Consumers around the world tend to be more likely to shop for than buy products online, although the gap between browsing and buying is relatively small for most product categories, according to a new study [download page] from Nielsen. In its analysis of 22 B2C product categories, Nielsen found buying intentions to be as high as browsing behavior in 13, with more buying than browsing in only Â one. That said, purchase intentions are on the rise.
Looking at the global average across 60 markets surveyed, the study reveals that the largest percentage point increases in online purchase intentions are for:
- Event tickets, with 41% planning to purchase online in the next 6 months, up from 22% in 2011;
- E-books (34%, up from 15% in 2011);
- Computer software (27%, up from 9%);
- Tours and hotel reservations (44%, up from 27%); and
- Sporting goods (31%, up from 15%).
Those aren’t necessarily the categories with the widest purchase intent, though. Respondents were most likely to say they’d purchase airline tickets and reservations (48%, up from 33%) and clothing, accessories and shoes (46%, up from 42%). By comparison, purchase intent is lowest for car, motorcycle and accessories and alcoholic drinks (each at 17%), although buying intent has more than doubled for each since 2011.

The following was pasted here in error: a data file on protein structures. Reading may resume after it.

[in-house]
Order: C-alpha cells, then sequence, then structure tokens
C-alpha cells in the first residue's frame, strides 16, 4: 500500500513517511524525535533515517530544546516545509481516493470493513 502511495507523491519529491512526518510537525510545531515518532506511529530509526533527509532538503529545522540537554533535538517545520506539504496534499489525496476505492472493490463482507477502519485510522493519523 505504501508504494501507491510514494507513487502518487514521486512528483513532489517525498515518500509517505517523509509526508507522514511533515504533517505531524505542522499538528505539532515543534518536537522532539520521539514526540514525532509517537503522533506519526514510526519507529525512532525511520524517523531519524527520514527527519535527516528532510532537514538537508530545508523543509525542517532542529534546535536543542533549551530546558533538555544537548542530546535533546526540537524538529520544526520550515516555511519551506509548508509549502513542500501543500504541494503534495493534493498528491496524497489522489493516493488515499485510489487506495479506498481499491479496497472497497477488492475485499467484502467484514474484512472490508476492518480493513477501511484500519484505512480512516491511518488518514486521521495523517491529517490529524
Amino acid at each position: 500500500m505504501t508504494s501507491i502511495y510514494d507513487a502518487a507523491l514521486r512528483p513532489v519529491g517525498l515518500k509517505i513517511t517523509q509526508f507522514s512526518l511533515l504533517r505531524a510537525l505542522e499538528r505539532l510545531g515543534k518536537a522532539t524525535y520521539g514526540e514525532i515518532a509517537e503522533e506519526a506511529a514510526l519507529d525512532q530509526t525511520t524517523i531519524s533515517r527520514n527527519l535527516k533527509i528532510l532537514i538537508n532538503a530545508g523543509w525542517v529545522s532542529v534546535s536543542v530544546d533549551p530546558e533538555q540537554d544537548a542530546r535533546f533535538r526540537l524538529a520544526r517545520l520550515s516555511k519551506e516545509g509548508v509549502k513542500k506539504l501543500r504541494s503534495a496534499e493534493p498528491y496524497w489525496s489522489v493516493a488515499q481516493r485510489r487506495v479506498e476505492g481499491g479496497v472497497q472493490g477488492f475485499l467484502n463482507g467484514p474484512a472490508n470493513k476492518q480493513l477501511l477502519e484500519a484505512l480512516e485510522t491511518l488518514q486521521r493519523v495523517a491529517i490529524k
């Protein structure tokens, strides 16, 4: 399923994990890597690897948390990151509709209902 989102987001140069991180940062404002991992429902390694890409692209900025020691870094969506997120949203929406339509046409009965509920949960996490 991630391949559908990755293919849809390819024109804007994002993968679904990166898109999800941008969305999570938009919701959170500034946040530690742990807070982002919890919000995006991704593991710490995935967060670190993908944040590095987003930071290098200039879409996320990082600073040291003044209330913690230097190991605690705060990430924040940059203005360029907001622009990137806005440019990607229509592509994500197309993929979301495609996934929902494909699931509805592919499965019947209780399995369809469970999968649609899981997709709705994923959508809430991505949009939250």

Looking at the most popular online buying categories across various regions, the study indicates that buying intentions are highest almost across-the-board in the Asia-Pacific region, with North America leading only for videos, DVDs and games and flowers.
Within the US, while shopping intent is higher than buying intent for most categories, those with the highest purchase intent are:
- Clothing, accessories and shoes (43%);
- Airline tickets / reservations (43%);
- Tours / hotel reservations (43%);
- Ebooks (35%);
- Event tickets (movie, performance / exhibition / game, etc.; 34%); and
- Videos/DVDs/Games (not downloaded; 34%).
About the Data: The Nielsen Global Survey of E-commerce was conducted between Feb. 17 and March 7, 2014, and polled more than 30,000 consumers in 60 countries throughout Asia-Pacific, Europe, Latin America, the Middle East, Africa and North America. The sample has quotas based on age and sex for each country based on its internet users and is weighted to be representative of Internet consumers. It has a margin of error of Â±0.6 percent. The Nielsen survey is based only on the behavior of respondents with online access. Internet penetration rates vary by country. Nielsen uses a minimum reporting standard of 60% internet penetration or an online population of 10 million for survey inclusion.